EPA Moves Ahead on Greenhouse Gas Standards

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EPA is going after the big GHG emitters – refineries and power plants.

The U.S. Environmental Protection Agency today issued a plan for establishing greenhouse gas (GHG) pollution standards for refineries and power plants, in what appear to be victories for small businesses, farms and environmental moderates.

It also signals the Obama Administration’s desire to move forward next year on global warming in the face of fierce Republican party opposition.

Several states, local governments and environmental organizations sued EPA over the agency’s failure to update the pollution standards for fossil fuel power plants and petroleum refineries, two of the largest source categories of GHG pollution in the United States. The lawsuits claimed EPA was not doing its job under the 40-year-old Clean Air Act and it needed to move forward with sweeping regulations.

The $10 billion Federal agency under an impending consent decree will start next year on GHG standards for fossil fuel power plants and petroleum refineries—two of the largest stationary sources of GHG, representing nearly 40% of the GHG pollution in the United States.   

The standards or new rules were not announced, and they are expected to be fiercely contested by oil and power companies as they evolve. In theory, coal power plants could be shut down and critics say that the U.S. could loose jobs and power generation as a result.

“In general the agency does not mandate any particular technologies,” said Gina McCarthy, EPA Assistant Administrator for Air and Radiation. “This set in place a process that will help decrease greenhouse gases,” she said during a press call.

McCarthy also said that the new policy will create jobs, while giving state agencies flexibility in setting standards since they will differ according to timelines, age of the facilities and affordable technologies.

The move follows EPA’s earlier determination that greenhouse gases are an endangerment to public health. The automobile industry was targeted first for GHG reductions as part of new fuel economy regulations. EPA is now going after two other large sectors. Eventually the agency will look at other sources of GHG emissions.

In 2008, about 84% of the energy consumed in the United States (on a Btu basis) was produced through the combustion of fossil fuels.

Republicans are adamant that the party will continue to oppose greenhouse gas regulations, which will make for heated debates in the new U.S. Congress when it convenes in January.

Environmental groups generally applauded the move.

“Carbon pollution poses serious threats to Americans’ health, our economy and our future. We’re pleased that EPA is working to deliberately bring this dangerous pollution under control, focusing on the biggest polluters first,” said Sierra Club Executive Director Michael Brune.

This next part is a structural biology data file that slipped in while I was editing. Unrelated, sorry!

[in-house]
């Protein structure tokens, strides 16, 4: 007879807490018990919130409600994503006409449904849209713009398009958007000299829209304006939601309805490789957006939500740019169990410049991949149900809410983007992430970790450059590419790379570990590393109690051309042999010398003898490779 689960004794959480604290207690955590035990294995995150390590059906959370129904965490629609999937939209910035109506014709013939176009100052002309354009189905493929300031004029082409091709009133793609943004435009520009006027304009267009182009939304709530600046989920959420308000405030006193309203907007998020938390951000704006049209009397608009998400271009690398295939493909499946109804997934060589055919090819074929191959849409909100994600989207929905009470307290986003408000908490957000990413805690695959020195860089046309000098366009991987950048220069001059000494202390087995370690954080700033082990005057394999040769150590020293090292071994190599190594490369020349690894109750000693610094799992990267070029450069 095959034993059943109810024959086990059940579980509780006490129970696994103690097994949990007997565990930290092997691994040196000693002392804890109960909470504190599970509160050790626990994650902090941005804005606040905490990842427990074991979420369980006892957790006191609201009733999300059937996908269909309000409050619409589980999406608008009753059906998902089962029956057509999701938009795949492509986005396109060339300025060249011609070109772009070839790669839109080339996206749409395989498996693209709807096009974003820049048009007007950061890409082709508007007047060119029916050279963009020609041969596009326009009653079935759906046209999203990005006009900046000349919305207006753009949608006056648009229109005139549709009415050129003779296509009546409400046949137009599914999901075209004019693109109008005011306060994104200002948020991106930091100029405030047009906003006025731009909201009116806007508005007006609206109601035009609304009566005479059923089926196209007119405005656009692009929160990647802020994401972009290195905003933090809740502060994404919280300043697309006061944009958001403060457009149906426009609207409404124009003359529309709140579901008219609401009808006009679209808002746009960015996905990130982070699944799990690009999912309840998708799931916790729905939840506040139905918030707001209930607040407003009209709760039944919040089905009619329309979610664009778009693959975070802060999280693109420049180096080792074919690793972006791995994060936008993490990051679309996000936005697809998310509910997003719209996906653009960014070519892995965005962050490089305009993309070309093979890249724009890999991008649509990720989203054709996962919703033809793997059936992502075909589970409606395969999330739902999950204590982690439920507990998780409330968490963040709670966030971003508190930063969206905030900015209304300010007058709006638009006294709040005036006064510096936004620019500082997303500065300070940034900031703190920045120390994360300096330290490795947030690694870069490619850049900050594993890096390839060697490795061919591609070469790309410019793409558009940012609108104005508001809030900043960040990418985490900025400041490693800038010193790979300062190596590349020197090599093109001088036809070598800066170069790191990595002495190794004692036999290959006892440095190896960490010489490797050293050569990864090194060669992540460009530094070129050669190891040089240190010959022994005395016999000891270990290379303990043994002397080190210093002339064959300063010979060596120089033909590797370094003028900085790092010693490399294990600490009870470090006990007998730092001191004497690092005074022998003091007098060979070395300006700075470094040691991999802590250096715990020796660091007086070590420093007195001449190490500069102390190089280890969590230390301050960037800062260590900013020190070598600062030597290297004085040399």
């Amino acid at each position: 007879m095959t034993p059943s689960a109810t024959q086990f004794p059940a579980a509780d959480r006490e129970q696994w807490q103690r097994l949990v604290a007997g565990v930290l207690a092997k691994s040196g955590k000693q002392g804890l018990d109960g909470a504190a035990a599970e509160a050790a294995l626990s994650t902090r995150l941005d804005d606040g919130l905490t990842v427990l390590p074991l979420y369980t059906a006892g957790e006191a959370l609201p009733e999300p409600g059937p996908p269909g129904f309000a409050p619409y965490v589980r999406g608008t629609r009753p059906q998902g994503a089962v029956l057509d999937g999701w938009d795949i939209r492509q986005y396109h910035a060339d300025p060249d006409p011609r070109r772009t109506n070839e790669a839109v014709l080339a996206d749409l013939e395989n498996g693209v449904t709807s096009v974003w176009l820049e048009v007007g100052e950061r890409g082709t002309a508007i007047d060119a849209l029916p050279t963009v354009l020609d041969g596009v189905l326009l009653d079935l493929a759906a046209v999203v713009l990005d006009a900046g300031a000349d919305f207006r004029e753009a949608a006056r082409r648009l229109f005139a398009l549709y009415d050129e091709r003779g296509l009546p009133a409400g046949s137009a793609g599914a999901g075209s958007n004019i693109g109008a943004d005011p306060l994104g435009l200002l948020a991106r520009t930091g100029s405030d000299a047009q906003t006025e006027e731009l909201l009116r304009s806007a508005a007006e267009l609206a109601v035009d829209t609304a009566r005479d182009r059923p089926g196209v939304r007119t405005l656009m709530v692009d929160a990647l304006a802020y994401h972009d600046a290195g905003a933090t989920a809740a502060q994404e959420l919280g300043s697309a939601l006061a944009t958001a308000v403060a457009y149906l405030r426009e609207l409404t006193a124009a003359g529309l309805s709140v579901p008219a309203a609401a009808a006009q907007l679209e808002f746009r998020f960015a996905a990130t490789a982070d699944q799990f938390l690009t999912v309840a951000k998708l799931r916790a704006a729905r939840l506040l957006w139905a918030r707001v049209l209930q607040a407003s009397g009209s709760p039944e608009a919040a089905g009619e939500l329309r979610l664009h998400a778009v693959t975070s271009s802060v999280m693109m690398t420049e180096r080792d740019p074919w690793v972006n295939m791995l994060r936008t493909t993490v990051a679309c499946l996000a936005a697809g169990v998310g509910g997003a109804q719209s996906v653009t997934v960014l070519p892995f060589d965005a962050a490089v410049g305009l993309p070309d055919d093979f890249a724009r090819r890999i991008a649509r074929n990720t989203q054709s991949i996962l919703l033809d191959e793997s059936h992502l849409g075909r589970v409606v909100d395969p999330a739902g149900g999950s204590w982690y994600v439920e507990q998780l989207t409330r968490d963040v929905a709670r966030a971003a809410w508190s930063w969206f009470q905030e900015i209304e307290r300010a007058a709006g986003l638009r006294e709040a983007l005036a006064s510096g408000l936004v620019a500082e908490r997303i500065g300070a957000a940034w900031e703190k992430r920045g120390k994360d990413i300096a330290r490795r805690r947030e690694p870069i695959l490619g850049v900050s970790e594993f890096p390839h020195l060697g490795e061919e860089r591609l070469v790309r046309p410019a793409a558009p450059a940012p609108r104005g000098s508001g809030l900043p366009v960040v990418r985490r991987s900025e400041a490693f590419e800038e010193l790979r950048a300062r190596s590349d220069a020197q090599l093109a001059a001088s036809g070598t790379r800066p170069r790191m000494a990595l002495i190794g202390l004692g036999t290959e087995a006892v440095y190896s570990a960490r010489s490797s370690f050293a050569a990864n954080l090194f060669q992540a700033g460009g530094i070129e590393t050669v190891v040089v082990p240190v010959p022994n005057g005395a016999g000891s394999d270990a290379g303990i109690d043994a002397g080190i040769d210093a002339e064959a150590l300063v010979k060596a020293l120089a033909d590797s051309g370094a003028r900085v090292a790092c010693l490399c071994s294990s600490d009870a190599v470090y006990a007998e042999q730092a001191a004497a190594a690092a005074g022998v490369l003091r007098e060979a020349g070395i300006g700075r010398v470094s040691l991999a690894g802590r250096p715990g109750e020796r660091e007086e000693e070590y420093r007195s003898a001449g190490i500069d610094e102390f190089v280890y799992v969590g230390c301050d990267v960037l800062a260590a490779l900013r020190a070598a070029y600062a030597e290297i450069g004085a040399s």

Electricity generators consumed 37% of U.S. energy from fossil fuels and emitted 42% of the CO2 from fossil fuel combustion in 2008. The type of fuel combusted by electricity generators has a significant effect on their emissions. Some electricity is generated with low CO2 emitting energy technologies, particularly non- fossil options such as nuclear, hydroelectric, or geothermal energy.

However, electricity generators rely on coal for over half of their total energy requirements and accounted for 95% percent of all coal consumed for energy in the United States in 2008.

The schedule issued in today’s agreements is part of what EPA says is a “common-sense approach” to addressing GHGs from the largest industrial pollution sources.

The standard setting process established under the Clean Air Act has been used 75 times and is not a mechanism for establishing a “cap and trade” system McCarthy stressed.

The Clean Air Act requires EPA to set industry-specific standards for new sources that emit significant quantities of harmful pollutants. These standards, called New Source Performance Standards (NSPS), set the level of pollution new facilities may emit and address air pollution from existing facilities.

The Act it is claimed by EPA “allows flexible and innovative approaches that take into account cost, health and environmental impacts, and energy requirements.”

EPA must also periodically update these standards to reflect improvements in control technologies.

Beginning in January 2011, industries that are large emitters of GHGs, and are planning to build new facilities or make major modifications to existing ones, must obtain air permits and implement energy efficiency measures or, where available, cost-effective technology to reduce their GHGs emissions.

This includes the nation’s largest GHG emitters, such as power plants, refineries and cement production facilities. Emissions from small sources, such as farms and restaurants are not covered by these GHG permitting requirements.

About Ken Zino

Ken Zino is an auto industry veteran with global experience in print, broadcast and electronic media. He has auto testing, marketing, public relations and communications expertise garnered while working in Asia, Europe and the U.S.
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